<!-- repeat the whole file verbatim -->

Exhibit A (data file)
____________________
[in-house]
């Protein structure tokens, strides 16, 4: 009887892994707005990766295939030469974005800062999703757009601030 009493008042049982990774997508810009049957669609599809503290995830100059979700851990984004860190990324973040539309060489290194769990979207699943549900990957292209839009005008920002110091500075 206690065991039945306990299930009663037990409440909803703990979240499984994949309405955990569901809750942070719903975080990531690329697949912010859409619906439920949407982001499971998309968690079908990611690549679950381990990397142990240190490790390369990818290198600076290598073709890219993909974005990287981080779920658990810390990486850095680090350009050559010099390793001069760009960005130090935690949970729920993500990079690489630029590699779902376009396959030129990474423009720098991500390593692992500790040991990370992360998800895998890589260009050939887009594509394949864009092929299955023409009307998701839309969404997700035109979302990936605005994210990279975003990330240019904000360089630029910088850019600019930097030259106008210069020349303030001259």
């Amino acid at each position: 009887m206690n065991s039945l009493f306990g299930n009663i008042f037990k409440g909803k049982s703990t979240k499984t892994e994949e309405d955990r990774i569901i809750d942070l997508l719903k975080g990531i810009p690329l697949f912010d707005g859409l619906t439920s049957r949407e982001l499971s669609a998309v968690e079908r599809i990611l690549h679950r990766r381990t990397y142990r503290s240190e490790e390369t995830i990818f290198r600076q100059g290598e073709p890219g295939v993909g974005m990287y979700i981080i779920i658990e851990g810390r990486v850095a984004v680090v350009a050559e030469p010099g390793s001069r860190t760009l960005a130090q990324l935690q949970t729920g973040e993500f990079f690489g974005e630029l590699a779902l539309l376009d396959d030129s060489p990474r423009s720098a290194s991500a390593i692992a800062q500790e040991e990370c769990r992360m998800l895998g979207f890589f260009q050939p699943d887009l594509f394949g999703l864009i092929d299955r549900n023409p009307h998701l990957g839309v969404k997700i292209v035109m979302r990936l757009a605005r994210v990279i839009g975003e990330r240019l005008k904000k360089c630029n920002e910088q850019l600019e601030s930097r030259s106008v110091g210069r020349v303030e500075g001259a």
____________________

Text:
[in-house]
């Protein structure tokens, strides 16, 4: 009887892994707005990766295939030469974005800062999703757009601030 009493008042049982990774997508810009049957669609599809503290995830100059979700851990984004860190990324973040539309060489290194769990979207699943549900990957292209839009005008920002110091500075 206690065991039945306990299930009663037990409440909803703990979240499984994949309405955990569901809750942070719903975080990531690329697949912010859409619906439920949407982001499971998309968690079908990611690549679950381990990397142990240190490790390369990818290198600076290598073709890219993909974005990287981080779920658990810390990486850095680090350009050559010099390793001069760009960005130090935690949970729920993500990079690489630029590699779902376009396959030129990474423009720098991500390593692992500790040991990370992360998800895998890589260009050939887009594509394949864009092929299955023409009307998701839309969404997700035109979302990936605005994210990279975003990330240019904000360089630029910088850019600019930097030259106008210069020349303030001259």
């Amino acid at each position: 009887m206690n065991s039945l009493f306990g299930n009663i008042f037990k409440g909803k049982s703990t979240k499984t892994e994949e309405d955990r990774i569901i809750d942070l997508l719903k975080g990531i810009p690329l697949f912010d707005g859409l619906t439920s049957r949407e982001l499971s669609a998309v968690e079908r599809i990611l690549h679950r990766r381990t990397y142990r503290s240190e490790e390369t995830i990818f290198r600076q100059g290598e073709p890219g295939v993909g974005m990287y979700i981080i779920i658990e851990g810390r990486v850095a984004v680090v350009a050559e030469p010099g390793s001069r860190t760009l960005a130090q990324l935690q949970t729920g973040e993500f990079f690489g974005e630029l590699a779902l539309l376009d396959d030129s060489p990474r423009s720098a290194s991500a390593i692992a800062q500790e040991e990370c769990r992360m998800l895998g979207f890589f260009q050939p699943d887009l594509f394949g999703l864009i092929d299955r549900n023409p009307h998701l990957g839309v969404k997700i292209v035109m979302r990936l757009a605005r994210v990279i839009g975003e990330r240019l005008k904000k360089c630029n920002e910088q850019l600019e601030s930097r030259s106008v110091g210069r020349v303030e500075g001259a």